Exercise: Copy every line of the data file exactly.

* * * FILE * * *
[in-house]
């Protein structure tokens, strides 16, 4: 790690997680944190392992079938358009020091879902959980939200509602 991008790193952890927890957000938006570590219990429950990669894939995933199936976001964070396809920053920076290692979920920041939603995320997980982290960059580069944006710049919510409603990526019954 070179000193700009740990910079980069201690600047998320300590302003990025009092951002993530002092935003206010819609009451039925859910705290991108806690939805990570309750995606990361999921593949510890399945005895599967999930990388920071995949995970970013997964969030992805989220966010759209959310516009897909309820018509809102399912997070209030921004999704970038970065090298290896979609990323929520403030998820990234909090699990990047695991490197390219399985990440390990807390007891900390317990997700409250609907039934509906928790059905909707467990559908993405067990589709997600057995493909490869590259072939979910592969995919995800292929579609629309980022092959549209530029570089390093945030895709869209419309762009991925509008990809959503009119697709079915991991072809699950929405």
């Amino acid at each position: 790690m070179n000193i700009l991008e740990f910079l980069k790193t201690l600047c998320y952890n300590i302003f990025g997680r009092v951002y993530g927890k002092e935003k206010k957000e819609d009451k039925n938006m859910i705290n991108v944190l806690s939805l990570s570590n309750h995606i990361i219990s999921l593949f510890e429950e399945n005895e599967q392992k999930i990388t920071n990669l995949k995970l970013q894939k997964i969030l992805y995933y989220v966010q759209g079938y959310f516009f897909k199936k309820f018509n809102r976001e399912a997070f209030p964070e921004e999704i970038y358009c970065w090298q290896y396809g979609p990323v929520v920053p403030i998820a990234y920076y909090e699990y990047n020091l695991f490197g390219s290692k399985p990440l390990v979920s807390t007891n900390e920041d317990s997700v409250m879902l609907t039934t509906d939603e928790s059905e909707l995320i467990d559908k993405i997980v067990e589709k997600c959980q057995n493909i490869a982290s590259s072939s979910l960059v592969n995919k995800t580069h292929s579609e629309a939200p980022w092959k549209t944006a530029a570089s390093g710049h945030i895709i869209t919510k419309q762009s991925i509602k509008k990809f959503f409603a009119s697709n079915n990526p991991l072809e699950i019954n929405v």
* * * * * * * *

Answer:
[in-house]
């Protein structure tokens, strides 16, 4: 790690997680944190392992079938358009020091879902959980939200509602 991008790193952890927890957000938006570590219990429950990669894939995933199936976001964070396809920053920076290692979920920041939603995320997980982290960059580069944006710049919510409603990526019954 070179000193700009740990910079980069201690600047998320300590302003990025009092951002993530002092935003206010819609009451039925859910705290991108806690939805990570309750995606990361999921593949510890399945005895599967999930990388920071995949995970970013997964969030992805989220966010759209959310516009897909309820018509809102399912997070209030921004999704970038970065090298290896979609990323929520403030998820990234909090699990990047695991490197390219399985990440390990807390007891900390317990997700409250609907039934509906928790059905909707467990559908993405067990589709997600057995493909490869590259072939979910592969995919995800292929579609629309980022092959549209530029570089390093945030895709869209419309762009991925509008990809959503009119697709079915991991072809699950929405």
């Amino acid at each position: 790690m070179n000193i700009l991008e740990f910079l980069k790193t201690l600047c998320y952890n300590i302003f990025g997680r009092v951002y993530g927890k002092e935003k206010k957000e819609d009451k039925n938006m859910i705290n991108v944190l806690s939805l990570s570590n309750h995606i990361i219990s999921l593949f510890e429950e399945n005895e599967q392992k999930i990388t920071n990669l995949k995970l970013q894939k997964i969030l992805y995933y989220v966010q759209g079938y959310f516009f897909k199936k309820f018509n809102r976001e399912a997070f209030p964070e921004e999704i970038y358009c970065w090298q290896y396809g979609p990323v929520v920053p403030i998820a990234y920076y909090e699990y990047n020091l695991f490197g390219s290692k399985p990440l390990v979920s807390t007891n900390e920041d317990s997700v409250m879902l609907t039934t509906d939603e928790s059905e909707l995320i467990d559908k993405i997980v067990e589709k997600c959980q057995n493909i490869a982290s590259s072939s979910l960059v592969n995919k995800t580069h292929s579609e629309a939200p980022w092959k549209t944006a530029a570089s390093g710049h945030i895709i869209t919510k419309q762009s991925i509602k509008k990809f959503f409603a009119s697709n079915n990526p991991l072809e699950i019954n929405v």